Affective Labor

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Michael Hardt:

"Focus on the production of affects in our labor and our social practices has often served as a useful ground for anticapitalist projects, in the context of discourses for instance on desire or on use-value. Affective labor is itself and directly the constitution of communities and collective subjectivities. The productive circuit of affect and value has thus seemed in many respects as an autonomous circuit for the constitutions of subjectivity, alternative to the processes of capitalist valorization. Theoretical frameworks that have brought together Marx and Freud have conceived of affective labor using terms such as desiring production and more significantly numerous feminist investigations analyzing the potentials within what has been designated traditionally as women's work have grasped affective labor with terms such as kin work and caring labor. Each of these analyses reveal the processes whereby our laboring practices produce collective subjectivities, produce sociality, and ultimately produce society itself.

Such a consideration of affective labor today, however, and this is the primary point of this essay, ought to be situated in the context of the changing role of affective labor in the capitalist economy. In other words, although affective labor has never been entirely outside of capitalist production, the processes of economic postmodernization that have been in course for the past 25 years have positioned affective labor in a role that is not only directly productive of capital but at the very pinnacle of the hierarchy of laboring forms. Affective labor is one face of what I will call "immaterial labor", which has assumed a dominant position with respect to the other forms of labor in the global capitalist economy. Saying that capital has incorporated and exalted affective labor and that affective labor is one of the highest value-producing forms of labor from the point of view of capital does not mean that, thus contaminated, it is no longer of use to anticapitalist projects. On the contrary, given the role of affective labor as one of the strongest links in the chain of capitalist postmodernization, its potential for subversion and autonomous constitution is all the greater. Within this context we can recognize the biopolitical potential of labor, using biopower here in a sense that both adopts and inverts Foucault's usage of the term. I want to proceed, then, in three steps: first situating immaterial labor within the contemporary phase of capitalist postmodernization; second, situating affective labor with respect to the other forms of immaterial labor; and finally, exploring the potential of affective labor in terms of biopower." (http://www.vinculo-a.net/english_site/text_hardt.html)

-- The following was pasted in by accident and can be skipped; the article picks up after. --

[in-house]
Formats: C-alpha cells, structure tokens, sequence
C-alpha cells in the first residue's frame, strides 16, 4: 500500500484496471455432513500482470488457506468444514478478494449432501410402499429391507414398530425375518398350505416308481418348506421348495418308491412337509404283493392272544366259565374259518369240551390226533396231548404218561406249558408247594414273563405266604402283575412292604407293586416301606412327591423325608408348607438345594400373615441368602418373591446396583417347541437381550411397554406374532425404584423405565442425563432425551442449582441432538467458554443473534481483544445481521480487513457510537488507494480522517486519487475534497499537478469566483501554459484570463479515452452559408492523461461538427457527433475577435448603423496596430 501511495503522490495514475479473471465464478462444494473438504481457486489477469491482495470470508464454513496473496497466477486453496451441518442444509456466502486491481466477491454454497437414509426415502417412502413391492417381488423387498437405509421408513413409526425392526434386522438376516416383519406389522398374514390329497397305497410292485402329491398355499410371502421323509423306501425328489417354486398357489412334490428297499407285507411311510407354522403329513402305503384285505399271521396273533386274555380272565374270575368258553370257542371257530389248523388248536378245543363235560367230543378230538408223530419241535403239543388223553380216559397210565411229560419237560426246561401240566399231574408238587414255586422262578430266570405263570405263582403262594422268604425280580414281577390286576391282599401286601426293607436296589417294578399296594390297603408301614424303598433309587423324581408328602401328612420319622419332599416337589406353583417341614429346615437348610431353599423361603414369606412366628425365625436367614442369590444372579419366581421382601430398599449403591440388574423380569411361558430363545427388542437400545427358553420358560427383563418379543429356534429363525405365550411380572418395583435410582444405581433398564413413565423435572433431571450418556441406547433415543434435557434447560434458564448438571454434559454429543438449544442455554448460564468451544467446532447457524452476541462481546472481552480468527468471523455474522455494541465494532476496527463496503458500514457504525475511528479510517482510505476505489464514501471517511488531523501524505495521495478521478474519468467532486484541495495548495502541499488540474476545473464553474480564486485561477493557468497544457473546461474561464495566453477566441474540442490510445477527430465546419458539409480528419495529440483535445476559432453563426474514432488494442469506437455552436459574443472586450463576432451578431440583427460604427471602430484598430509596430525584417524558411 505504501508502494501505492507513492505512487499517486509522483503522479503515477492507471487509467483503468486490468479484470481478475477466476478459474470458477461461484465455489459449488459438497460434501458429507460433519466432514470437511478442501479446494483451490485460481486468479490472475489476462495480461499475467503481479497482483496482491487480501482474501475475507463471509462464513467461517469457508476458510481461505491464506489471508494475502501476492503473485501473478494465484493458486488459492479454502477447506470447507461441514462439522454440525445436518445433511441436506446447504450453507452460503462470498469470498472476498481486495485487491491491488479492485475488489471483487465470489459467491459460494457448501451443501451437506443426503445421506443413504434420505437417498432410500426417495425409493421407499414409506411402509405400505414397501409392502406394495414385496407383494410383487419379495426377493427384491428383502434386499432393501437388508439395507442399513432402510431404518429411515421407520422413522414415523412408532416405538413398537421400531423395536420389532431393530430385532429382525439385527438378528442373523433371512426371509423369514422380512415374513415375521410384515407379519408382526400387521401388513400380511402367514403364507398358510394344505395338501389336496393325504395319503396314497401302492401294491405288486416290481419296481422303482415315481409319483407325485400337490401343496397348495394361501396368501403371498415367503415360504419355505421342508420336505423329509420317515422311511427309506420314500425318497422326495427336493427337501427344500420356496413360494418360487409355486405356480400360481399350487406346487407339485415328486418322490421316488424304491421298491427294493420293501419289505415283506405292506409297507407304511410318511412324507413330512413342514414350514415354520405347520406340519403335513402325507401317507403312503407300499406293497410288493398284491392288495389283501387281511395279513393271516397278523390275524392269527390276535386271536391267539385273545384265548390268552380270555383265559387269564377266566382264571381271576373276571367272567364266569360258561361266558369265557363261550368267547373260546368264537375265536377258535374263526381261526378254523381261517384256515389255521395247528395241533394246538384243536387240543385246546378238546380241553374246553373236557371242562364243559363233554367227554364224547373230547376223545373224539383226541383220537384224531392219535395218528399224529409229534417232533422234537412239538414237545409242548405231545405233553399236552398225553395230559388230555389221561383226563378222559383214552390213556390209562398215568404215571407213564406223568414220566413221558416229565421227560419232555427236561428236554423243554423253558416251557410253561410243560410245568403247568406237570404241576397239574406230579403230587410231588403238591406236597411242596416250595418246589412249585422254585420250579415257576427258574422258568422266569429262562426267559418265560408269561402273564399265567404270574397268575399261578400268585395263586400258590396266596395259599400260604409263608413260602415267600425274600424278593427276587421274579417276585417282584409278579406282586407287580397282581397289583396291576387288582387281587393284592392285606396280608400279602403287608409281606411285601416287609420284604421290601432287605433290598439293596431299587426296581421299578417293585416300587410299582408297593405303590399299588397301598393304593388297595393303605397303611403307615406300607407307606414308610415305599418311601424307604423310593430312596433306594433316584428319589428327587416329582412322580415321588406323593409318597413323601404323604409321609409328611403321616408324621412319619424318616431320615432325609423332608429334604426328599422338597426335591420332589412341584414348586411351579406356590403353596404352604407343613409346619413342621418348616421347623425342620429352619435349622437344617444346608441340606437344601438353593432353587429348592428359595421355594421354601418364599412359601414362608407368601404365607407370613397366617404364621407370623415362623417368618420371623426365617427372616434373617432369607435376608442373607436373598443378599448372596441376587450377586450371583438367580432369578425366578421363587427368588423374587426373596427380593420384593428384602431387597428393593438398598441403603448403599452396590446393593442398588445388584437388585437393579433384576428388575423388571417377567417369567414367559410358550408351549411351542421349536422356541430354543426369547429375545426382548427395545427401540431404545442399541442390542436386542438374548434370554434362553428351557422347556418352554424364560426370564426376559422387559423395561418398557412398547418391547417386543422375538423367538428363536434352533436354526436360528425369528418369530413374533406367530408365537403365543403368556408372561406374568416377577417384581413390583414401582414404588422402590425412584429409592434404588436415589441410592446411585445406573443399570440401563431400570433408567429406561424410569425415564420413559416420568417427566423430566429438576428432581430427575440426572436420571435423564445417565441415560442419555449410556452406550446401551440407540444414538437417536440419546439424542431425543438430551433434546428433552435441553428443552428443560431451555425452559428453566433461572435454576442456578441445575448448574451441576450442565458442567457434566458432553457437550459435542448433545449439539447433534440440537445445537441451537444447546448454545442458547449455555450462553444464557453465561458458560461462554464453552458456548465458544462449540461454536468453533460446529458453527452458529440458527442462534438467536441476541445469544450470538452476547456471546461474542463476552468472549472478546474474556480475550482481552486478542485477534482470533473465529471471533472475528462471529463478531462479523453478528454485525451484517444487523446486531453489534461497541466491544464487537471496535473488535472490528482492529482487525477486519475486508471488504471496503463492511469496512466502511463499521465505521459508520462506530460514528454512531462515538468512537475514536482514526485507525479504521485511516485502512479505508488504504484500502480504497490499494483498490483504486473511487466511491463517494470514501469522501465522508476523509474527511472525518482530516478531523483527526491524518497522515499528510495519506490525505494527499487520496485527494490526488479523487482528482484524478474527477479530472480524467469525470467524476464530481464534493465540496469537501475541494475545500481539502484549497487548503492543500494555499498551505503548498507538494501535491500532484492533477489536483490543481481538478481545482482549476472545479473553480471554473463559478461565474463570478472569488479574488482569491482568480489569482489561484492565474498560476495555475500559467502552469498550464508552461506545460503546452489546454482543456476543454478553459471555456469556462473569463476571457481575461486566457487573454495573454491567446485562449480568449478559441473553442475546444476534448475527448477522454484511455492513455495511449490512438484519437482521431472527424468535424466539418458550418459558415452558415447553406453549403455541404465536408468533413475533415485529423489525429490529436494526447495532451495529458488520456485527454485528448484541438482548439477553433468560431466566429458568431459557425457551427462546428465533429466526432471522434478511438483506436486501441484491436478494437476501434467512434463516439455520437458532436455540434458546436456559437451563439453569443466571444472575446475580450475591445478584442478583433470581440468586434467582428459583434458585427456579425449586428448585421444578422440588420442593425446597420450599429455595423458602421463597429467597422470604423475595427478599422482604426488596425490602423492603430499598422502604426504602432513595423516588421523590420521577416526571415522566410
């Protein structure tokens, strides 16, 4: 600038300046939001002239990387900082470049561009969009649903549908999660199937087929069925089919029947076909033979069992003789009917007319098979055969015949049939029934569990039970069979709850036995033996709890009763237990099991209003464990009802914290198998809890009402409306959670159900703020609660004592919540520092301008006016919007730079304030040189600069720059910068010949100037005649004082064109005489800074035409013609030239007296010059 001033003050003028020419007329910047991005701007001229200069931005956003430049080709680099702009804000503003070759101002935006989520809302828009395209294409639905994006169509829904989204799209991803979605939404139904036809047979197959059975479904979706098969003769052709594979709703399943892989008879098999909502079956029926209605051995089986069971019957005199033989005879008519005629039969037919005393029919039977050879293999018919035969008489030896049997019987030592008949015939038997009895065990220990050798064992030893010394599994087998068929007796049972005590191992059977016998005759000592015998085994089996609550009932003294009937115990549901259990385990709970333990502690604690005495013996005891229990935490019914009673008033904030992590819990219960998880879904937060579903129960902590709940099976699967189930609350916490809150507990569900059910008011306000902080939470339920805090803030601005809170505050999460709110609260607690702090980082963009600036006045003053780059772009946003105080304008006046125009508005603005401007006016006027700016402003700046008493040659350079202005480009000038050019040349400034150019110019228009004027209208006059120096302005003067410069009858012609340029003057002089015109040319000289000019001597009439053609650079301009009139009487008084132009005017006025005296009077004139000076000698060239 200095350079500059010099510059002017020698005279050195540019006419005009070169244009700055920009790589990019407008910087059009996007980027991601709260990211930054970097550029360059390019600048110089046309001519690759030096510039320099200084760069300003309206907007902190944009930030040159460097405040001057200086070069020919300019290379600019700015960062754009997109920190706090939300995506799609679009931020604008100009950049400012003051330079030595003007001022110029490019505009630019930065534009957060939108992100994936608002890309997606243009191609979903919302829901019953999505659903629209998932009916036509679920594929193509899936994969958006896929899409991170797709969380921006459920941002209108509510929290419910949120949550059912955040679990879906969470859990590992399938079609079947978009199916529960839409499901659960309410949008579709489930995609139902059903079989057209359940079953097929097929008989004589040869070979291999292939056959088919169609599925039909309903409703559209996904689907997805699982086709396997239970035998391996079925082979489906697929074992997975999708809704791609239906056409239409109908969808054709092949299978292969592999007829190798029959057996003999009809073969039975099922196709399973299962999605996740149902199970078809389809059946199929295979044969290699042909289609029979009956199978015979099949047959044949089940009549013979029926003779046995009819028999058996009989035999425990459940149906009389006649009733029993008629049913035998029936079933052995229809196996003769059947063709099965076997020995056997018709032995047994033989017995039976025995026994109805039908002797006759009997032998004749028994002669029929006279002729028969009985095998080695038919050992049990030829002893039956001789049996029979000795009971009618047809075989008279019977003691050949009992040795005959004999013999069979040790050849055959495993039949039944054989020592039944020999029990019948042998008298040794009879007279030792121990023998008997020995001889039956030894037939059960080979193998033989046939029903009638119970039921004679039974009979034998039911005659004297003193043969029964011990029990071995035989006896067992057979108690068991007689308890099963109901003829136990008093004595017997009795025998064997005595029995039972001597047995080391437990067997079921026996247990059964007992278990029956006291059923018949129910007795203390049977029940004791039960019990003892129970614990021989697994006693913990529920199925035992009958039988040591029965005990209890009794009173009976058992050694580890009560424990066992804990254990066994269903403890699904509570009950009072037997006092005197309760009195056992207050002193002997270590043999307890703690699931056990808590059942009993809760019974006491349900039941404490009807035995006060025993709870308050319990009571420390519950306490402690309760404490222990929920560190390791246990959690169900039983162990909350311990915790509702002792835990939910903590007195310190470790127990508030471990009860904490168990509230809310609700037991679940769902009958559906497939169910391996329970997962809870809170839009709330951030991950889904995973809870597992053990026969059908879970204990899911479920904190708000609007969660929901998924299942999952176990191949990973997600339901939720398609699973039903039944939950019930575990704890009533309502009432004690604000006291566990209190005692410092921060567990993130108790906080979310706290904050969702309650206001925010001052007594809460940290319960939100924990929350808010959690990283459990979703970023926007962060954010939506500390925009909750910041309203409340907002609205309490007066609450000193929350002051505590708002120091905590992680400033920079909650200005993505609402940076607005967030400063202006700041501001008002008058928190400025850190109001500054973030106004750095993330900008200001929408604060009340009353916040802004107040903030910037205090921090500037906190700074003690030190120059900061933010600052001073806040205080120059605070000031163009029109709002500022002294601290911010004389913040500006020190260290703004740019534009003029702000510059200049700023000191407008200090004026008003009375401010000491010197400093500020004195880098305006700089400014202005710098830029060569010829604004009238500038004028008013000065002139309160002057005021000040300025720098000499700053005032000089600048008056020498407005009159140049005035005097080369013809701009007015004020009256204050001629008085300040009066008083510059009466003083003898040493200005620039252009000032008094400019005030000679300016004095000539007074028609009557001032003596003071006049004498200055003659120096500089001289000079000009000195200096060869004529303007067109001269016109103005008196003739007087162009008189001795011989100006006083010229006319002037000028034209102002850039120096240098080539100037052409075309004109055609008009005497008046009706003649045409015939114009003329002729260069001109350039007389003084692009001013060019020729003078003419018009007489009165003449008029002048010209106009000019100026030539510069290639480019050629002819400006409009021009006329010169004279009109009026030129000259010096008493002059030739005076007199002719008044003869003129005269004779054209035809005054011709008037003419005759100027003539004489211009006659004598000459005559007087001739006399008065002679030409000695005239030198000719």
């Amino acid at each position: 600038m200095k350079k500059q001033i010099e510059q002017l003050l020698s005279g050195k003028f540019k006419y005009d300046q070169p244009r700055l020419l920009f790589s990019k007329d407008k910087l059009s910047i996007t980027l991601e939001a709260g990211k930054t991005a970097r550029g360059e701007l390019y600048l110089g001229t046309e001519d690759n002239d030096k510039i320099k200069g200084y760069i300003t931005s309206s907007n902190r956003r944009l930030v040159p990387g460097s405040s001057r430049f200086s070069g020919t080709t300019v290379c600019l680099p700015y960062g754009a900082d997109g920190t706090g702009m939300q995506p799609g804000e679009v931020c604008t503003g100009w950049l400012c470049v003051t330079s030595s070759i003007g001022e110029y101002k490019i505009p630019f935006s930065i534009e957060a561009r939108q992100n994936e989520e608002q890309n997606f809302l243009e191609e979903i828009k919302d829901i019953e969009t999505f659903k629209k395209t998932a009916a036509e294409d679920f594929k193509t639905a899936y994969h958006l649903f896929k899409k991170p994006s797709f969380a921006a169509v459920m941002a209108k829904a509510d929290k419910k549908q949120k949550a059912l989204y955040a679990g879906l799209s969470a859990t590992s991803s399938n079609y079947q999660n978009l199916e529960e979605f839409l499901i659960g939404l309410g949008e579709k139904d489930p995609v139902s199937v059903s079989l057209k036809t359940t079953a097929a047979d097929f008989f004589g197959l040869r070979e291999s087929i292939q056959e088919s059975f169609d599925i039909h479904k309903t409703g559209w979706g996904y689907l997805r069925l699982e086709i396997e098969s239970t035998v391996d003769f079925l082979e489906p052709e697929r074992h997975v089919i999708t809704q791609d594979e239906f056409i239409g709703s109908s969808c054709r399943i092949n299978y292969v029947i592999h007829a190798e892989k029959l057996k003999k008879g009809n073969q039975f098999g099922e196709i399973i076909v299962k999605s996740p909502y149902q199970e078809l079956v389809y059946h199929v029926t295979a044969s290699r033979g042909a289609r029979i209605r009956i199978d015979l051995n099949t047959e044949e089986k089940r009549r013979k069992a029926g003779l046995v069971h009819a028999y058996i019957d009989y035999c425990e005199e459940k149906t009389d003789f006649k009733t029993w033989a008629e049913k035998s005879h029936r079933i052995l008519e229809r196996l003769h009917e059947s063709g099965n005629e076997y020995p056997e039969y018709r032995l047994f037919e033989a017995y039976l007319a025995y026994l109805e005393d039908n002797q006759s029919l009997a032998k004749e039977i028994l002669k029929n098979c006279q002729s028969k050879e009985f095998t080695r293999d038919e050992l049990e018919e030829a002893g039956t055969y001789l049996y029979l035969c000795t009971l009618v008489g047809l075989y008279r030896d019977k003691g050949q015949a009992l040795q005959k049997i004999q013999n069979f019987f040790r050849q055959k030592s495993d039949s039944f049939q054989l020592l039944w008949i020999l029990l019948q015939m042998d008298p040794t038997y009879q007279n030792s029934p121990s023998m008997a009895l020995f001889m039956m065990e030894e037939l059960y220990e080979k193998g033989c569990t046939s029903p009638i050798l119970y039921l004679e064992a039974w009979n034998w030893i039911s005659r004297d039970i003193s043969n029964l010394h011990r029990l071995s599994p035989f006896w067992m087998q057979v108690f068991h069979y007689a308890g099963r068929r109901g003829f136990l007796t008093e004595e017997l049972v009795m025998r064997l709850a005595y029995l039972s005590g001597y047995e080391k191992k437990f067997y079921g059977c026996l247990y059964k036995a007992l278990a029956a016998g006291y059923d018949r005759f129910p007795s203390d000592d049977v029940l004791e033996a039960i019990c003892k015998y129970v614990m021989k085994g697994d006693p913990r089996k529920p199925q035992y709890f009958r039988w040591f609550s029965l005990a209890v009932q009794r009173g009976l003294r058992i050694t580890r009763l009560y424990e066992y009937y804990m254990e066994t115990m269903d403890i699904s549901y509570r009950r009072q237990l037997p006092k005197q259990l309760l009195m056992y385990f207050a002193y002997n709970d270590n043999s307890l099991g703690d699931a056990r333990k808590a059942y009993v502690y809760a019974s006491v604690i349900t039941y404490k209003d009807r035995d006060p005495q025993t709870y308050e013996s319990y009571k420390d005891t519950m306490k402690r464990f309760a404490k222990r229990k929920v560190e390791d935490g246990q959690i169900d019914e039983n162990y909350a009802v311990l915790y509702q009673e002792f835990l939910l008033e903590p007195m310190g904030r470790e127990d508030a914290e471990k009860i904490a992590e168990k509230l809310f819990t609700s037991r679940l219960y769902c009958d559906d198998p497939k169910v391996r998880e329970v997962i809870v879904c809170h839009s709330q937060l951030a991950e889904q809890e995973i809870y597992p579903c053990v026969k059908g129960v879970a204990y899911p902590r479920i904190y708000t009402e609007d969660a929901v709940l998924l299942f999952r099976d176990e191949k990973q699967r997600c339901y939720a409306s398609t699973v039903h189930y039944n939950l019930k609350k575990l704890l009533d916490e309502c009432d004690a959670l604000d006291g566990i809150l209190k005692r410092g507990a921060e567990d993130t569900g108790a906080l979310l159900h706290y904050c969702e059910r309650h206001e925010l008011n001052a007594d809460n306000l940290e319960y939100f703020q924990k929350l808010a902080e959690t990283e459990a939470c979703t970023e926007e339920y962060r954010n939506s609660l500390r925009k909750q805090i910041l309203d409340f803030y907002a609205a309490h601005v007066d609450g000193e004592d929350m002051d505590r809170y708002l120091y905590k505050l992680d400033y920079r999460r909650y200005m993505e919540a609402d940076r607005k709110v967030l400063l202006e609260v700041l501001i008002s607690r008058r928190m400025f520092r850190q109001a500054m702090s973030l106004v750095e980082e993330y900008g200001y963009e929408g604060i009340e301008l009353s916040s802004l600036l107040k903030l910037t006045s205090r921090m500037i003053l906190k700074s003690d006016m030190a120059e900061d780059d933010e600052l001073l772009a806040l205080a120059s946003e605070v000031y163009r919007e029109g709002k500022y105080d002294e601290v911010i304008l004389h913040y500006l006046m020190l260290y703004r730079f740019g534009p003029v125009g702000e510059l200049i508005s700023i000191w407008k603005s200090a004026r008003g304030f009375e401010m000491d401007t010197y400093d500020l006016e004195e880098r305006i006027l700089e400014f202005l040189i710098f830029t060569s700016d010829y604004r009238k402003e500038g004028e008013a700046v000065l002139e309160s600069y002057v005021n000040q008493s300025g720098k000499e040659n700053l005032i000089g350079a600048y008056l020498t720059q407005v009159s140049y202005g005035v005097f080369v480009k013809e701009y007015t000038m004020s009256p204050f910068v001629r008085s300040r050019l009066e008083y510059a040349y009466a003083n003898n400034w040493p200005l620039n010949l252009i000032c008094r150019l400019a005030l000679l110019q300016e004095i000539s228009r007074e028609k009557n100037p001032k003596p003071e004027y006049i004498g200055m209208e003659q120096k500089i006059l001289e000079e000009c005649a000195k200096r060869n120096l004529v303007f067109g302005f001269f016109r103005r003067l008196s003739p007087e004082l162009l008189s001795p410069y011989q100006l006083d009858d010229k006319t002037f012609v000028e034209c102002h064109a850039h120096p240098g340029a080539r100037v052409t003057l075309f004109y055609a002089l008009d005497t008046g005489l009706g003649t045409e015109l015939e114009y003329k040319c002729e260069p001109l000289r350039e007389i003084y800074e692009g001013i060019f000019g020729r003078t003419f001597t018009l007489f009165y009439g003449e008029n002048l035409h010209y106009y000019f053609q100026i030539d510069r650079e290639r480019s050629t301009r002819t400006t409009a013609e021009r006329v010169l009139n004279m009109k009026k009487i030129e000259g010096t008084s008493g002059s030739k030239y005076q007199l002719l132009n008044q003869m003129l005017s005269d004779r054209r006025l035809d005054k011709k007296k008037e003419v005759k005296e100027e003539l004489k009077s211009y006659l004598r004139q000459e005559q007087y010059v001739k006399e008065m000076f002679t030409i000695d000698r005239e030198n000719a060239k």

More Information

  1. Immaterial Labor
  2. Biopower

Bibliography:

Dowling, E., R. Nunes and B. Trott (2007), 'Immaterial and Affective Labour Explored', Ephemera 7 no. 1, pp. 1-7.